- Place in a food processor and pulse a few times until the Kataifi pastry is all shredded. You might have to do this in 2 go’s.
- Place the now shredded pastry in a large bowl and pour most of the melted butter in, leaving some behind.
- Using your fingers, mix it all in thoroughly, coating every strand of pastry with the butter.
- Add the rest of the butter if needed, mix thoroughly again and set aside as you get to work on your cheese.
- Clean the food processor with kitchen paper and place the drained mozzarella in.
- Blitz the mozzarella until it’s all diced up and resembles cottage cheese, ie, tiny lumps.
- Transfer the mozzarella into a roomy bowl and add the mascarpone in.
- Using a wooden spoon beat the two cheeses together until thoroughly combined. This may take a couple of minutes.
- Place half the butter soaked pastry into the bottom of your chosen pan and pat down firmly.
- Top with all of the cheese mixture.
- Top the cheese with the second layer of pastry and pat down firmly but gently, as you don’t want the cheese getting displaced.
- Bake in the oven, on the middle shelf, for 35-40 minutes until the pastry is a lovely golden shade.
- Leave to cool for 5 minutes, then using a butter knife or something similar, run it through the sides of the knafe to release any pastry and cheese that’s sticking to the dish.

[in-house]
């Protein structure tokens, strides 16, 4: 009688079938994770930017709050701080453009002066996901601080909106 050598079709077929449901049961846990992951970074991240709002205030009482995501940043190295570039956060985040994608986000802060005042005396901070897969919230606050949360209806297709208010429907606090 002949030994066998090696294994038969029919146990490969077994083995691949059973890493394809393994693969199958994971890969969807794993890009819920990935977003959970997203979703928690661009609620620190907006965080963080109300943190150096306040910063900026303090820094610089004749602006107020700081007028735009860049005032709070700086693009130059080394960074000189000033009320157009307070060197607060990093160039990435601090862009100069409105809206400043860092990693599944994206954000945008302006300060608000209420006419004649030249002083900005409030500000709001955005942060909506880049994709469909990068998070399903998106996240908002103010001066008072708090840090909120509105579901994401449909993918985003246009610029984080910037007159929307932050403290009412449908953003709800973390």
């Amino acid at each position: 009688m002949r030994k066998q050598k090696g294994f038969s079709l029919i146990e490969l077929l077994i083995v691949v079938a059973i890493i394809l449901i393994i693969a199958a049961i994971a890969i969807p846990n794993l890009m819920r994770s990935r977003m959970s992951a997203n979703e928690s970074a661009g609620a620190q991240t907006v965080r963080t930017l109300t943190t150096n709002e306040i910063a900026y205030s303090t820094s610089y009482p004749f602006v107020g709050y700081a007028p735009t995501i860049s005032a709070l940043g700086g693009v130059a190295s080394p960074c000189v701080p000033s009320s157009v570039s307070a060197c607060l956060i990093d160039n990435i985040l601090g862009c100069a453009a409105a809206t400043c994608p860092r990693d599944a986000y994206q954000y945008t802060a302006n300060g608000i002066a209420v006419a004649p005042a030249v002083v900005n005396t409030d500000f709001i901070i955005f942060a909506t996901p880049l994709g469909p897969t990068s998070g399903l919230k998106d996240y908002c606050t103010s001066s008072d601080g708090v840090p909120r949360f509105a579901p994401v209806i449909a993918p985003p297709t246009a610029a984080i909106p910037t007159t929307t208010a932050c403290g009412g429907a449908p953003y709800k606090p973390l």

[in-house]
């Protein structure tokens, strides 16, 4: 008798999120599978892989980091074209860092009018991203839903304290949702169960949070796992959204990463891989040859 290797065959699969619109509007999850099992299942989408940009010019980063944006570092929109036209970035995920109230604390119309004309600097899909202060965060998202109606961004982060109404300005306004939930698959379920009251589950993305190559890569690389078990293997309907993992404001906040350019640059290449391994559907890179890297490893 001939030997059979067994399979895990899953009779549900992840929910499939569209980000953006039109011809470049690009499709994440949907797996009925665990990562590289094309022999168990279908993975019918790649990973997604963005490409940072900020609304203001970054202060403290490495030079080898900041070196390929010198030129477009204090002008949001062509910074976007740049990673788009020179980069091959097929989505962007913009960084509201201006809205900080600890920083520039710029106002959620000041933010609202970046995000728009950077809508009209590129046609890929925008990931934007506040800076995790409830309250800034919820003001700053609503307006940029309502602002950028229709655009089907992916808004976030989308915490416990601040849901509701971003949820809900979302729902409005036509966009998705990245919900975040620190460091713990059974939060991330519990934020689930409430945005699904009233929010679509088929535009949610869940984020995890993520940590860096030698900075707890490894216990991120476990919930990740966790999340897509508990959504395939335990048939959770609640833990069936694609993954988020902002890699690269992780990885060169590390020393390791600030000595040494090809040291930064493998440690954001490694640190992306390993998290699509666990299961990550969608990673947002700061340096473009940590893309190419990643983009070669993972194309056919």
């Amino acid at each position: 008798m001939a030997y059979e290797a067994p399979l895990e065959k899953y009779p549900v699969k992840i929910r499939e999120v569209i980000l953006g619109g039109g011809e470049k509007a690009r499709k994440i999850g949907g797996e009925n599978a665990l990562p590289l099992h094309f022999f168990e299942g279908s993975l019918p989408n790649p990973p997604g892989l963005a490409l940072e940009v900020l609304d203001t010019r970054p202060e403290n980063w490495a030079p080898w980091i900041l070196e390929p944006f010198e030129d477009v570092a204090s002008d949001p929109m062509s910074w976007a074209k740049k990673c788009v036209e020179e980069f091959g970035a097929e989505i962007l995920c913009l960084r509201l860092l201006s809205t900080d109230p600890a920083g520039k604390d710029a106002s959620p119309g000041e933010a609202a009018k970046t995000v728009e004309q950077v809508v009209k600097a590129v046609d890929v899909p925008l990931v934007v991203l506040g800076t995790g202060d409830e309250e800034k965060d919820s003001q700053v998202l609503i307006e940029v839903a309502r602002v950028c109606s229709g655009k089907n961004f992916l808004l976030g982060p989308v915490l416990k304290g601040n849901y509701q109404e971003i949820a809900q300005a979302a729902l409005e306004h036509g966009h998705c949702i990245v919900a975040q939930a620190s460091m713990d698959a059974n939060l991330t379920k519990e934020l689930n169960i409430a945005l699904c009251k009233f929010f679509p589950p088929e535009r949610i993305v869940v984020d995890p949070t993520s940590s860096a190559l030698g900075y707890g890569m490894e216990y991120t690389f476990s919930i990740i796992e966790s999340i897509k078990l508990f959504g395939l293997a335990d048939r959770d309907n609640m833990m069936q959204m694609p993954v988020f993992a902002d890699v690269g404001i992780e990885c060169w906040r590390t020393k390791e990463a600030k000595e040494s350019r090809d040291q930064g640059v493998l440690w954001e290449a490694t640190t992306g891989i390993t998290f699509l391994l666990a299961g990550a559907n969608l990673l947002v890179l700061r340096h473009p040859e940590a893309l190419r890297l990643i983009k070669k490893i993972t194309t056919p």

- Take your serving plate, place over the baking dish and using your oven gloves or thick tea towel, flip the knafe over onto the serving plate.
- Pour the cold syrup all over the knafe until it’s saturated with the syrup and glistening, leaving the rest for serving.
- Leave to cool for another 10 minutes, then using a very sharp knife, cut it into little squares (easier than diamond!) by cutting through the pastry with the pointy end of your knife first.
- Serve with the leftover syrup in a little jug for those who fancy life extra sweet!
- Garnish with the pistachios and petals before or after cutting, completely up to you.
- You will need a square baking dish that’s 8″ x 8″ and at least 2″ deep or something similar.
- Chopping up the pastry into really small shreds will make for easier cutting after baking.
- Total time does not include prep work from the day before.